The horrific accident that claimed the lives of five children has put a spotlight on the issue of learner transport in the country.
The driver of the car that collided with a bus, claiming the lives of his five young passengers will appear at the Mitchell’s Plain Magistrate’s Court on Thursday. Mninikhaya Mvuli is facing five charges of culpable homicide and reckless driving. The 55-year-old is said to have been driving without a scholar transport licence, has been in and out of court since the accident and is expected to appear in court again on the 15th of June for a bail hearing.
The primary school learners have all been laid to rest and memorial services have been organised by their schools. One of the services Elitsha attended was that of Katlego Banga, an 8-year-old doing Grade 2 at Wespoort Primary School. The memorial service was tearful and filled with emotions as the school paid tribute to Katlego. “The loss of a child is a tragedy that no one should ever have to face,” said Wespoort Primary principal, Malika Ismail-Meyer.
Katlego’s aunt, Mildred Mdukiswa, said Katlego had just changed to Mvuli’s transport service in April. “We don’t blame the driver, it was just an accident. We as a family forgive him,” she said.
According to a senior lawyer at Equal Education Law Centre, Tarryn Cooper-Bell, the Western Cape Education Department (WCED) policy on learner transport is silent on the private transportation of learners to and from school and therefore does nothing to protect the safety and rights of learners using privately provided transport.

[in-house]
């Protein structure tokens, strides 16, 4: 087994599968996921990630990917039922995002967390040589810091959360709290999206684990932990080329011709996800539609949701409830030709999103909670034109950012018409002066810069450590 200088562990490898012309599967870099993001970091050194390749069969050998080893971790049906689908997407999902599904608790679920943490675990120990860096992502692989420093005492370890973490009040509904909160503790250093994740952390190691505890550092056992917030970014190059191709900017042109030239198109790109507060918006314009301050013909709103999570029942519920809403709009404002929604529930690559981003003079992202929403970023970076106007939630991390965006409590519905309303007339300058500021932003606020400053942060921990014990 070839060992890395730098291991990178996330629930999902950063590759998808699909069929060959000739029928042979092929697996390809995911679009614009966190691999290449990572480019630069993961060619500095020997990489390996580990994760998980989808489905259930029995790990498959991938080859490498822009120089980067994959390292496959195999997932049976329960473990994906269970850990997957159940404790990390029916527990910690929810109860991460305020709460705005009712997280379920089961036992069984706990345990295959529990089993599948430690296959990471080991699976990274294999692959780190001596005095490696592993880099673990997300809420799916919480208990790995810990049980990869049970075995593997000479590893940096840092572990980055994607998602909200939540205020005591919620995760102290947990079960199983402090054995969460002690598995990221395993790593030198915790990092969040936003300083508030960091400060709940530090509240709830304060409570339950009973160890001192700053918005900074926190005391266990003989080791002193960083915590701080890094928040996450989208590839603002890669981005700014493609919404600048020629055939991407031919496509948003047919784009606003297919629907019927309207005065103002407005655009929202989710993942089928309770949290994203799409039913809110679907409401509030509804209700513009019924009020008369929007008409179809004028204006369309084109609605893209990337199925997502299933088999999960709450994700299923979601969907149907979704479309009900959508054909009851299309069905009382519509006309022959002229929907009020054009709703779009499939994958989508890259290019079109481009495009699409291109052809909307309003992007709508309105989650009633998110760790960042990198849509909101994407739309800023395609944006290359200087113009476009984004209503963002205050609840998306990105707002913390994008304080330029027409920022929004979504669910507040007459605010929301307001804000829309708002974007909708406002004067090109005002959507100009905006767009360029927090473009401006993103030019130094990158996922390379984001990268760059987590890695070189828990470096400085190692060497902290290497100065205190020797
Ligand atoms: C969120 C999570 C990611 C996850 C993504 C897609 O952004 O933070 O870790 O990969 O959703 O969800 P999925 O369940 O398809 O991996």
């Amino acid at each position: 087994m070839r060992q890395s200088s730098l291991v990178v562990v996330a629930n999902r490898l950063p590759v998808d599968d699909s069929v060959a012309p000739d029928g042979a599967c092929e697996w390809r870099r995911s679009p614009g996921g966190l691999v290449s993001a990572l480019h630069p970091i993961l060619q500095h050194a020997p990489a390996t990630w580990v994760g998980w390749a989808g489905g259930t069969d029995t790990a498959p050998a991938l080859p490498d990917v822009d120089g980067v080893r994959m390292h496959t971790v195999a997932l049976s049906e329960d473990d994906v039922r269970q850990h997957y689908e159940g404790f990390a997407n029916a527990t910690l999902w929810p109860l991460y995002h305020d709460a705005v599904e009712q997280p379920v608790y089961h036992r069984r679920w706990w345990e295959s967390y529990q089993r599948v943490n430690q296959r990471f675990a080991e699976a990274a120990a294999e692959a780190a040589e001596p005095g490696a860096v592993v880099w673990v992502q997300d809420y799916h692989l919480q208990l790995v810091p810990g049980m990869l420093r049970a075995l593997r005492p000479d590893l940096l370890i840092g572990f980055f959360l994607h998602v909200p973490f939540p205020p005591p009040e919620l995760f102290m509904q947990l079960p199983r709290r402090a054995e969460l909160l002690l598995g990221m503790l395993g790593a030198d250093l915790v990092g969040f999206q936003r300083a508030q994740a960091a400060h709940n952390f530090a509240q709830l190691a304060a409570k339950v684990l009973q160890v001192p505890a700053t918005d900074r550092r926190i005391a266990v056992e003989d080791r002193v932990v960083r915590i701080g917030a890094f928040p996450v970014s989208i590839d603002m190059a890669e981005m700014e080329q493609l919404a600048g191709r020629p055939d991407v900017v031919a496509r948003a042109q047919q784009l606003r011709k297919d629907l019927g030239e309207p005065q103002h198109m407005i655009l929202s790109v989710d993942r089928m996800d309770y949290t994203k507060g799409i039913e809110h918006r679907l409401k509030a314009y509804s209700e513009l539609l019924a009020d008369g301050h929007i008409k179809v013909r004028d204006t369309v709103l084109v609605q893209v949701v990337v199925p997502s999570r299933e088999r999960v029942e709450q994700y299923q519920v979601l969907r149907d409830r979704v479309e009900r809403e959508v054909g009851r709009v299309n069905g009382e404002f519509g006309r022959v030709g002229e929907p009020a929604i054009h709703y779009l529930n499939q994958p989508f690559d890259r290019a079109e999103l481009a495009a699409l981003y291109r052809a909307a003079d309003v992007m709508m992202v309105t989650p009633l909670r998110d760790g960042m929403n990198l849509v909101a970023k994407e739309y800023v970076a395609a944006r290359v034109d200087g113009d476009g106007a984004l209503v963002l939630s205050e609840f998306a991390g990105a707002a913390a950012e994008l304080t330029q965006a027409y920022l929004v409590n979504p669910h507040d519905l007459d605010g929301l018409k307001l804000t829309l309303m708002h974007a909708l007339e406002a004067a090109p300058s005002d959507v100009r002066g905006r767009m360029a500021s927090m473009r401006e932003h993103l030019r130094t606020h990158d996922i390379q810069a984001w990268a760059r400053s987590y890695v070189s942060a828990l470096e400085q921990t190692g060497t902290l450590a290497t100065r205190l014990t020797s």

“Concerningly, the current WCED learner transport policy only applies to learners attending school in rural areas and allows the MEC discretion to implement temporary learner transport schemes in urban areas. This means that thousands of learners attending schools in urban areas of the Western Cape are excluded from being able to access WCED provided transport regardless of their circumstances and whether they can afford other modes of transport to enable them to attend schools. This places these learners at the mercy of private transport providers and the public transport system,” said Cooper-Bell.
Western Cape Scholar Transport Association (WCSTA) chairperson, Chumani Ngxumza said that if all transport drivers were in the association, they could cooperate to minimise the risk of accidents. “The driver who was ferrying those students was not part of the association,” he said. For many drivers with their own car, ferrying students is an easy way to make money.
Ngxumza said that even though all accidents cannot be prevented, they can be minimised. WCSTA holds weekly meetings to discuss routes to minimise accidents and ways to ensure safety of the children. “We even reprimand each other, if a driver in the association is seen driving recklessly; there are disciplinary actions we take against them,” said Ngxumza.
According to the department of mobility, anyone who is transporting children has the weighty responsibility to keep them safe. Their vehicles must be roadworthy and they must be qualified with the operating licence required to transport passengers. Cutting corners with any of these requirements and driving recklessly is toying with life.
“The Western Cape Mobility Department is working hard to ensure that children get to school safely. Our team from the provincial regulatory entity (PRE) conducts regular outreach interventions to offer training and assistance focused on learner transport.” The PRE is said to be available to assist those who wish to apply for an operating licence to transport learners. For an application, they can be contacted on 02-483-0270 or by email firstname.lastname@example.org.